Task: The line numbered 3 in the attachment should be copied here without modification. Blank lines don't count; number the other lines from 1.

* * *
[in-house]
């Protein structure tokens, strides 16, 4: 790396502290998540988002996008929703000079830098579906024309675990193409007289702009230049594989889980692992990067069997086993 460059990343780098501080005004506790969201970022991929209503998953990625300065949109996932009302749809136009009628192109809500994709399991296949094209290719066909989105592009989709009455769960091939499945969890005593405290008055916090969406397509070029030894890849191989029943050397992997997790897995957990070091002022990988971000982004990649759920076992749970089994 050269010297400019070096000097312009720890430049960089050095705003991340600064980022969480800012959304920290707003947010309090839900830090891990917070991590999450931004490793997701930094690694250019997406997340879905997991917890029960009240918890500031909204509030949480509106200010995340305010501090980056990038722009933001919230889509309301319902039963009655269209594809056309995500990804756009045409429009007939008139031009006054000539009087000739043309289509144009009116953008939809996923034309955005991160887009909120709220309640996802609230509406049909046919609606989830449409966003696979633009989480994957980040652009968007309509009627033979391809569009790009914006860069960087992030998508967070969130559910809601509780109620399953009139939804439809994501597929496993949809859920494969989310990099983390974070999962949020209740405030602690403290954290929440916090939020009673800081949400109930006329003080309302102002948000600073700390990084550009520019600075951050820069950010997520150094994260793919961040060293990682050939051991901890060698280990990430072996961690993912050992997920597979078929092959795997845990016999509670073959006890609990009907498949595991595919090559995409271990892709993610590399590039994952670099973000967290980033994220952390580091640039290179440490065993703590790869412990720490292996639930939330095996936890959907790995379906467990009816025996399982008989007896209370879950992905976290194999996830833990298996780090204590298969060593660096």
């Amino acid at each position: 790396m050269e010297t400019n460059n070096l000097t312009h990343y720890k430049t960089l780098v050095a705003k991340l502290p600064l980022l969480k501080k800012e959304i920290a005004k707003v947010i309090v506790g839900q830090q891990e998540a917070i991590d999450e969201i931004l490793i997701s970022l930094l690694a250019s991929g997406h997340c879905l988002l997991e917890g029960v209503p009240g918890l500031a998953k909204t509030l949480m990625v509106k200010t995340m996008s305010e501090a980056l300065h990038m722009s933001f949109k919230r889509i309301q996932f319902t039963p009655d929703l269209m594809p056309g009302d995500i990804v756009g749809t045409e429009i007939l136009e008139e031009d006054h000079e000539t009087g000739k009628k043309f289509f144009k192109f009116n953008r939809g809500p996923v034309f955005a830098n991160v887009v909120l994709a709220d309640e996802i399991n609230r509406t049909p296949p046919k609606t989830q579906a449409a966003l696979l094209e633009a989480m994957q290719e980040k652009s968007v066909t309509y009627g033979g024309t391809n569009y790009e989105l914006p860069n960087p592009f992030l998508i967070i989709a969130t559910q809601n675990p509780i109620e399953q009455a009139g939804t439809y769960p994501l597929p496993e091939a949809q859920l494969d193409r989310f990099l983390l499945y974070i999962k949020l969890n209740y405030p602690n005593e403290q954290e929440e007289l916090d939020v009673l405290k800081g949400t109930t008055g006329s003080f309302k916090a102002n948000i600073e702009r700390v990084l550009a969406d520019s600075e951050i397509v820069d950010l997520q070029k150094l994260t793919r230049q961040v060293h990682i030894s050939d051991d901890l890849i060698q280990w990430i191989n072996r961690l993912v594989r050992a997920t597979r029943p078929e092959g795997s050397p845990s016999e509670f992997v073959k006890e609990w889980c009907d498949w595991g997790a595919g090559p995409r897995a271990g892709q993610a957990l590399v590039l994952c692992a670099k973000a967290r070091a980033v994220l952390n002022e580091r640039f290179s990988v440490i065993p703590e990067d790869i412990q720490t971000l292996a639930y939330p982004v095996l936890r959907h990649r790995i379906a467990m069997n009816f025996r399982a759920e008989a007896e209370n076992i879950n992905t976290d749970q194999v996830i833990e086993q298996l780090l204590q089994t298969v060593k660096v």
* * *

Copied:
């Amino acid at each position: 790396m050269e010297t400019n460059n070096l000097t312009h990343y720890k430049t960089l780098v050095a705003k991340l502290p600064l980022l969480k501080k800012e959304i920290a005004k707003v947010i309090v506790g839900q830090q891990e998540a917070i991590d999450e969201i931004l490793i997701s970022l930094l690694a250019s991929g997406h997340c879905l988002l997991e917890g029960v209503p009240g918890l500031a998953k909204t509030l949480m990625v509106k200010t995340m996008s305010e501090a980056l300065h990038m722009s933001f949109k919230r889509i309301q996932f319902t039963p009655d929703l269209m594809p056309g009302d995500i990804v756009g749809t045409e429009i007939l136009e008139e031009d006054h000079e000539t009087g000739k009628k043309f289509f144009k192109f009116n953008r939809g809500p996923v034309f955005a830098n991160v887009v909120l994709a709220d309640e996802i399991n609230r509406t049909p296949p046919k609606t989830q579906a449409a966003l696979l094209e633009a989480m994957q290719e980040k652009s968007v066909t309509y009627g033979g024309t391809n569009y790009e989105l914006p860069n960087p592009f992030l998508i967070i989709a969130t559910q809601n675990p509780i109620e399953q009455a009139g939804t439809y769960p994501l597929p496993e091939a949809q859920l494969d193409r989310f990099l983390l499945y974070i999962k949020l969890n209740y405030p602690n005593e403290q954290e929440e007289l916090d939020v009673l405290k800081g949400t109930t008055g006329s003080f309302k916090a102002n948000i600073e702009r700390v990084l550009a969406d520019s600075e951050i397509v820069d950010l997520q070029k150094l994260t793919r230049q961040v060293h990682i030894s050939d051991d901890l890849i060698q280990w990430i191989n072996r961690l993912v594989r050992a997920t597979r029943p078929e092959g795997s050397p845990s016999e509670f992997v073959k006890e609990w889980c009907d498949w595991g997790a595919g090559p995409r897995a271990g892709q993610a957990l590399v590039l994952c692992a670099k973000a967290r070091a980033v994220l952390n002022e580091r640039f290179s990988v440490i065993p703590e990067d790869i412990q720490t971000l292996a639930y939330p982004v095996l936890r959907h990649r790995i379906a467990m069997n009816f025996r399982a759920e008989a007896e209370n076992i879950n992905t976290d749970q194999v996830i833990e086993q298996l780090l204590q089994t298969v060593k660096v």